GOLD Fields has agreed a three-year wage pact with employee unions at its South Deep mine west of Johannesburg, the company said today.
The gold producer will pay an average 6.5% increase in wages over the period across all its employment brackets including an 8% improvement in the first year for its category 4 to 8 employees. This category of employee, including entry-level miners, will receive a subsequent 8% increase, or CPI-aligned lift, whichever is the greatest, for years two and three of the agreement, the company said.
The wage agreement was signed with the National Union of Mineworkers and UASA union and runs from March 1 this year to February 28 in 2024.
As part of the agreement, miners, artisans and officials will receive a wage increase of 6% in the first year increasing by the same amount – or CPI – for the remaining years.
CPI-related increases would also be applied to housing allowances, although these would be phased out over three years as required by the government, and as Gold Fields ramped up its own housing plan, it said.
A range of non-wage-related issues had also been agreed to, including an alignment of leave and shift configurations, as well as amendments to other conditions of employment with a view to standardise them across all occupational levels and simplifying associated administrative processes, said Gold Fields.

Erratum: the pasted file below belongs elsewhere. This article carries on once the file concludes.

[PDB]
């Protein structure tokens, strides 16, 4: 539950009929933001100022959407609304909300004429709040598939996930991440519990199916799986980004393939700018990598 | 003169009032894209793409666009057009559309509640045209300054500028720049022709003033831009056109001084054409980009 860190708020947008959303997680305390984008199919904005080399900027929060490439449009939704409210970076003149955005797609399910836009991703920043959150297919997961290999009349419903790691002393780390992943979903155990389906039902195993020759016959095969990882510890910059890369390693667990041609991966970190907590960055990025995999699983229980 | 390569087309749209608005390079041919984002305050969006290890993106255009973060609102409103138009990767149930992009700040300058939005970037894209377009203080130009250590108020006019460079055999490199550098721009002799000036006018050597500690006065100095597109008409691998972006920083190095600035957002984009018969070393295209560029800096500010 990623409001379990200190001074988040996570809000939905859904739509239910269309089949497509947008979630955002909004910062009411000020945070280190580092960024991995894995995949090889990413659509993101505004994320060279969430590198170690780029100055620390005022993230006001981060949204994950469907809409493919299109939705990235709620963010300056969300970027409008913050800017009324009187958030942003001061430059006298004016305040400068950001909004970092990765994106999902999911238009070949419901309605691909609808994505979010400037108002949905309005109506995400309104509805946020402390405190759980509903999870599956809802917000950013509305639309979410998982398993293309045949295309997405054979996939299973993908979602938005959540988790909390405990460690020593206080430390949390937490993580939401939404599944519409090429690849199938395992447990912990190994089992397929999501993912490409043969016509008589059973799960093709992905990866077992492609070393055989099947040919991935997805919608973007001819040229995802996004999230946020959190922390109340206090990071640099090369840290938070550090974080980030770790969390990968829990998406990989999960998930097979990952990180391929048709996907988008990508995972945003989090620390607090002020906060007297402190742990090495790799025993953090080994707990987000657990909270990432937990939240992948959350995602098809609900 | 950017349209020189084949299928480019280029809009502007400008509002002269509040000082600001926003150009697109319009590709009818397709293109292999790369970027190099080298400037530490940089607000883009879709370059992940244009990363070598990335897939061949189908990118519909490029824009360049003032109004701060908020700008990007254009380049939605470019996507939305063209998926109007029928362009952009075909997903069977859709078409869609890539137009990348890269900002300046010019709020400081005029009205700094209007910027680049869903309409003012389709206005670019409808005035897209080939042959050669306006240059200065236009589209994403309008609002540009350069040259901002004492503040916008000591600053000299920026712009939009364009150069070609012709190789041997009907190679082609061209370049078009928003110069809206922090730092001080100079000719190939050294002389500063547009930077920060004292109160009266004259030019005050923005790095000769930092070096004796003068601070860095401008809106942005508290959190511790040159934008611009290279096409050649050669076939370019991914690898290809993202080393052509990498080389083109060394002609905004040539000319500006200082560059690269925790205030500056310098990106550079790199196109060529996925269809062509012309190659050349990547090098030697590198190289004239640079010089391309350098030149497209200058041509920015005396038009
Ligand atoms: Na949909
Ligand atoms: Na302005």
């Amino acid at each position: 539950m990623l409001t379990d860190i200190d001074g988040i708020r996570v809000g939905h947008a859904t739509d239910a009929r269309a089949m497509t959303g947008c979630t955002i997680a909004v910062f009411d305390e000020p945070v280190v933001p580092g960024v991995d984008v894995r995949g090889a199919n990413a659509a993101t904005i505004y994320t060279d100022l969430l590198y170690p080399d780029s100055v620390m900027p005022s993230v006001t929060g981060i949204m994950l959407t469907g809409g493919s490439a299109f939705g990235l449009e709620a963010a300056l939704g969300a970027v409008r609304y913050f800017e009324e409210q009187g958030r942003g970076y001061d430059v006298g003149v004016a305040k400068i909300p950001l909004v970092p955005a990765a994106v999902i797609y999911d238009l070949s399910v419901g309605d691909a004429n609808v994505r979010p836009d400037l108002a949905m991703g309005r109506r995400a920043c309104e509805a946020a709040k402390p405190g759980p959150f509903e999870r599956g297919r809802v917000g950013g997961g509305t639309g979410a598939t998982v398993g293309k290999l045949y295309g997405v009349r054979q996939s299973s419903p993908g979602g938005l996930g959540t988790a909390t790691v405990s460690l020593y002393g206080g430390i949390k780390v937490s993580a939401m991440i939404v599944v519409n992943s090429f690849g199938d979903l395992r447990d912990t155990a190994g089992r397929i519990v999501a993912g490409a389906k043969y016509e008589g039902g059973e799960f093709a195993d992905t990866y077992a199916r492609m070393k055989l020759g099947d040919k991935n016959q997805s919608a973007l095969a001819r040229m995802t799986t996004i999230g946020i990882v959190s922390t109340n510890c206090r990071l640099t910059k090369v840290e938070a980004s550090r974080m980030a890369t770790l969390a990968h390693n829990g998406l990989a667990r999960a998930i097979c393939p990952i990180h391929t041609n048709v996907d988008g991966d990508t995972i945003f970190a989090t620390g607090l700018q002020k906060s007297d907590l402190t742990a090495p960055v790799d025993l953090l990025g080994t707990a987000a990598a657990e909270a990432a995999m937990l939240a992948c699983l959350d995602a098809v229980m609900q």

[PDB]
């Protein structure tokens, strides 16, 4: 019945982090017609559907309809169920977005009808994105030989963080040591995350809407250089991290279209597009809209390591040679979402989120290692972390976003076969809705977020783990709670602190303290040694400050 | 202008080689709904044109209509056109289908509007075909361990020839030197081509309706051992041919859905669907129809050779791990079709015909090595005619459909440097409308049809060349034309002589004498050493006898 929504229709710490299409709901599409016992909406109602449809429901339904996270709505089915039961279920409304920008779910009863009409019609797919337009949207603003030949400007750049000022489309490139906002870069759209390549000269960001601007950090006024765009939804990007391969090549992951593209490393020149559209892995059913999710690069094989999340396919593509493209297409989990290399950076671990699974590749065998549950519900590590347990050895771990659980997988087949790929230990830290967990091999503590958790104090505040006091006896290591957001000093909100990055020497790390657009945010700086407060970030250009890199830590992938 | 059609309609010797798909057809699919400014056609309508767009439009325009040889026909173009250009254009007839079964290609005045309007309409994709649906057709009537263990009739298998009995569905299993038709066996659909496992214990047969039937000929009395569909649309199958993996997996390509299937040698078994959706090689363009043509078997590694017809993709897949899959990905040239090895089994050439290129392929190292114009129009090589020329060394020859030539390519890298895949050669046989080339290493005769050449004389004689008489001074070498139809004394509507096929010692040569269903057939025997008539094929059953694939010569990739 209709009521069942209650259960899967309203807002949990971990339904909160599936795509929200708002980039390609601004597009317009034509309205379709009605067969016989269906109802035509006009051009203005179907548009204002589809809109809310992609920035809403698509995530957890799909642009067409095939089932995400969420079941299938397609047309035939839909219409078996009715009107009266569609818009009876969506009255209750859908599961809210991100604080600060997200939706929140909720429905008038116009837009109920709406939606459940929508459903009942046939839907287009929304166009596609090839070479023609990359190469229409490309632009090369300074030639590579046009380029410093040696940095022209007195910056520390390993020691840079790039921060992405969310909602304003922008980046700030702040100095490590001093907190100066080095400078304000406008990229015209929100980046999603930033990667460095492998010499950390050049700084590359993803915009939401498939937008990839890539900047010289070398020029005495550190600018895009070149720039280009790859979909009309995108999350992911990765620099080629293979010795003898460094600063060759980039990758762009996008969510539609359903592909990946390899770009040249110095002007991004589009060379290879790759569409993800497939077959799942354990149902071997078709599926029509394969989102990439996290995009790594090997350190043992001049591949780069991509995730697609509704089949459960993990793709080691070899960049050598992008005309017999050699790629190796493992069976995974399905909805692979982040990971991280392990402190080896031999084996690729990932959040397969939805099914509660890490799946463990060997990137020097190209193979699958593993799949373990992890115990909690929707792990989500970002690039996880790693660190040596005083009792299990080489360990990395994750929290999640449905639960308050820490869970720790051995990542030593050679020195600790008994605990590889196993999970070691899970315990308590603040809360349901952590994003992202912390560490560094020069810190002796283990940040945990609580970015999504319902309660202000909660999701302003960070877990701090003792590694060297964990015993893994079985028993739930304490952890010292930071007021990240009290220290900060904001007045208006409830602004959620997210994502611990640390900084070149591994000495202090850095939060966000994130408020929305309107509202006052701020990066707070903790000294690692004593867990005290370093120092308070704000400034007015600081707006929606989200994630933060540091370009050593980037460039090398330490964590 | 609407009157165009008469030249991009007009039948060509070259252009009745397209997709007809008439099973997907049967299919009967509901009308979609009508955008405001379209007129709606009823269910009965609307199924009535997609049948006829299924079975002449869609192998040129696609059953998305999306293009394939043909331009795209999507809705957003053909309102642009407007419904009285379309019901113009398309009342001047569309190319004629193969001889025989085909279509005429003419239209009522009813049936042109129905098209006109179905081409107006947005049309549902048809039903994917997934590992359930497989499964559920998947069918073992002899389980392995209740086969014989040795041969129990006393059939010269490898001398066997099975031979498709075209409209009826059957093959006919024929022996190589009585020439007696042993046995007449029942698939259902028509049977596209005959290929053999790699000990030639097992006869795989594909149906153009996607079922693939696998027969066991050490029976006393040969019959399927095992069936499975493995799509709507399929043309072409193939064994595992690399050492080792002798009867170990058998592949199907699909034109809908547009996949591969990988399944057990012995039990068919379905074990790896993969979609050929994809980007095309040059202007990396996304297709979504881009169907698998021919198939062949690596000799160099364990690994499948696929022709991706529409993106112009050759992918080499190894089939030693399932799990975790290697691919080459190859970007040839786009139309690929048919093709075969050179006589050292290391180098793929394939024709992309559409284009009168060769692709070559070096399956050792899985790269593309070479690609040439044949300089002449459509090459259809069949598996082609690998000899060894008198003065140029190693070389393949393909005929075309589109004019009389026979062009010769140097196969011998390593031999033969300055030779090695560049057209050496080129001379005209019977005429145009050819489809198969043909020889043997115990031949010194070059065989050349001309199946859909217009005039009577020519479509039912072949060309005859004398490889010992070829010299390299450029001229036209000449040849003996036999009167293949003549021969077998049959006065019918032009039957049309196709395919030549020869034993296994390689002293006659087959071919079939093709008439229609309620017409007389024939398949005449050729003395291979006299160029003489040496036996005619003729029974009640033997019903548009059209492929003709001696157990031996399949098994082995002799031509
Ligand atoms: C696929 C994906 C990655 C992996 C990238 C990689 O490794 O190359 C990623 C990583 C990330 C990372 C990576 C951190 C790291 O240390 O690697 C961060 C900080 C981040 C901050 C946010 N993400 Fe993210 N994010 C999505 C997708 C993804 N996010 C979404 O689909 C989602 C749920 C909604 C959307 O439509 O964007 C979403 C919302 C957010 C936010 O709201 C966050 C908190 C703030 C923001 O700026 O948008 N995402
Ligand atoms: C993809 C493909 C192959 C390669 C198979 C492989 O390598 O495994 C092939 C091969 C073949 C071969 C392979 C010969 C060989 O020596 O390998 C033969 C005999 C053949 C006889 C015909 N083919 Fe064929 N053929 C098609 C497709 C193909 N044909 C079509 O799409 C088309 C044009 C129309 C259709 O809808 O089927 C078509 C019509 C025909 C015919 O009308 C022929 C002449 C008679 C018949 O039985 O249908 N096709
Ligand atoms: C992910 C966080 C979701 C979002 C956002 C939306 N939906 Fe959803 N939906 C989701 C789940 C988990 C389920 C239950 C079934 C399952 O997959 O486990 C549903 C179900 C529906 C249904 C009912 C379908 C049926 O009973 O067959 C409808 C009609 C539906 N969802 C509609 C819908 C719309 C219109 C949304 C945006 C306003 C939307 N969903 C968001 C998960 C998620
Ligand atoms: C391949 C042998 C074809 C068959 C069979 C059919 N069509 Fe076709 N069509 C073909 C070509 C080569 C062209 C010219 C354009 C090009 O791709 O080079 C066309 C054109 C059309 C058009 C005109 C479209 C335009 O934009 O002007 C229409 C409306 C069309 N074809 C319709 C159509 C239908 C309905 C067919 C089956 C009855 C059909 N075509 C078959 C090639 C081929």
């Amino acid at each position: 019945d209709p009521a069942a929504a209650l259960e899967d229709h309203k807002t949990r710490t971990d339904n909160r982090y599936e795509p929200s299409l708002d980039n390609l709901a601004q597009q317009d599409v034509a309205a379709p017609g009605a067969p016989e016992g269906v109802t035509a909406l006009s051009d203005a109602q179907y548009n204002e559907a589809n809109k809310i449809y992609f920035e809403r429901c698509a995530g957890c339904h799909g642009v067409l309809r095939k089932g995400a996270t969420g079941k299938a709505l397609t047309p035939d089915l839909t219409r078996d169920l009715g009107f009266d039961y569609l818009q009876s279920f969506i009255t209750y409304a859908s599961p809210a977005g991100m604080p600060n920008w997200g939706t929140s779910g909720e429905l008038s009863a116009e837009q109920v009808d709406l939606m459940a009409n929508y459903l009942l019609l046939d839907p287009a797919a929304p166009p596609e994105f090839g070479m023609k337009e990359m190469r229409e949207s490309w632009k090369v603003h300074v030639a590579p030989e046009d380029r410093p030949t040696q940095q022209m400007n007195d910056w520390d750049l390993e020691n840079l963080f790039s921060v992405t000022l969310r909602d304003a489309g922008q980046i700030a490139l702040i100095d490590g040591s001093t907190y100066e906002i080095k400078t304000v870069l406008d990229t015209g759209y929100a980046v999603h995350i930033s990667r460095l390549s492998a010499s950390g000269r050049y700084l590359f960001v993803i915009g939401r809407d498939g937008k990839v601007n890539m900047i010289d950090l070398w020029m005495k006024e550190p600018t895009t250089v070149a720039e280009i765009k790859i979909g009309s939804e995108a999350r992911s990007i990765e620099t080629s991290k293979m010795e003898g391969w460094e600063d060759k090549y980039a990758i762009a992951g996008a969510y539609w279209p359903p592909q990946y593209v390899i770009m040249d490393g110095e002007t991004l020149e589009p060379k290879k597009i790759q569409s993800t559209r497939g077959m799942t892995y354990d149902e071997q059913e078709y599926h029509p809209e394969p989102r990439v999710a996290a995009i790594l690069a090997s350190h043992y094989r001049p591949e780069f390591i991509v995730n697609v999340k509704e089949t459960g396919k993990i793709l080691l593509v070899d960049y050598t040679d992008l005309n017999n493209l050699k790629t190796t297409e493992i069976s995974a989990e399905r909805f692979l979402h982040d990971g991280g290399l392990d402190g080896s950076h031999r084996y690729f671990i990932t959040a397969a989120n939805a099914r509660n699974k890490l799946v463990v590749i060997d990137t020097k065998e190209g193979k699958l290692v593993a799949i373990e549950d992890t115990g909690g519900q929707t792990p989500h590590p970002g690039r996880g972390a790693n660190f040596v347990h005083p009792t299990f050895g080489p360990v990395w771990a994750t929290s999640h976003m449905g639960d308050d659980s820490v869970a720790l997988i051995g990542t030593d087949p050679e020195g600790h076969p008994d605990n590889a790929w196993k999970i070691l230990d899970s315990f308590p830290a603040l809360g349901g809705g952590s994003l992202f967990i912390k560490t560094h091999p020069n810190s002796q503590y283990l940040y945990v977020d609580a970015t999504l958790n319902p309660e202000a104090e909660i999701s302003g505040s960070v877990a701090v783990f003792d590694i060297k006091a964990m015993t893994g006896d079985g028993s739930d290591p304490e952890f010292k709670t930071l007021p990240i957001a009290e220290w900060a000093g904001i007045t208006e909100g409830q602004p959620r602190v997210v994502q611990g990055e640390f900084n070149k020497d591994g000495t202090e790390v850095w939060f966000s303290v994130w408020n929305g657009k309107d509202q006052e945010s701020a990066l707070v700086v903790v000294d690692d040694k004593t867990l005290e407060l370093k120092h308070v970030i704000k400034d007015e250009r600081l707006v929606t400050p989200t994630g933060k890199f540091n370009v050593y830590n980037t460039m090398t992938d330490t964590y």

The NUM gave a glowing review of the settlement. It “commended” all the parties, including Gold Fields, saying the discussions had been conducted in a “constructive and harmonious spirit”.
“As the NUM, we look forward to continuing the much-improved working relationship between the parties for the foreseeable future,” said the NUM’s PWV regional chairman, Ndlela Radebe, in a statement.
The wage agreement is an early feather in the cap for Chris Griffith, CEO of Gold Fields from April.
In May, he praised the “… general direction of travel” of the mine following a first quarter report. “I say it with a health warning … but the general feel I get is that the company has got a better handle on the orebody,” said Griffith.
“I’m not saying we won’t amend it, but there has been a lot of evolution, of blood, sweat and tears that’s gone into a better mining method,” he said. “It’s starting to look like a mine.”
The future of South Deep has been a point of debate following the retirement of former Gold Fields CEO, Nick Holland, who was loyal to the mine despite the company losing tens of millions in rands following production disappointments.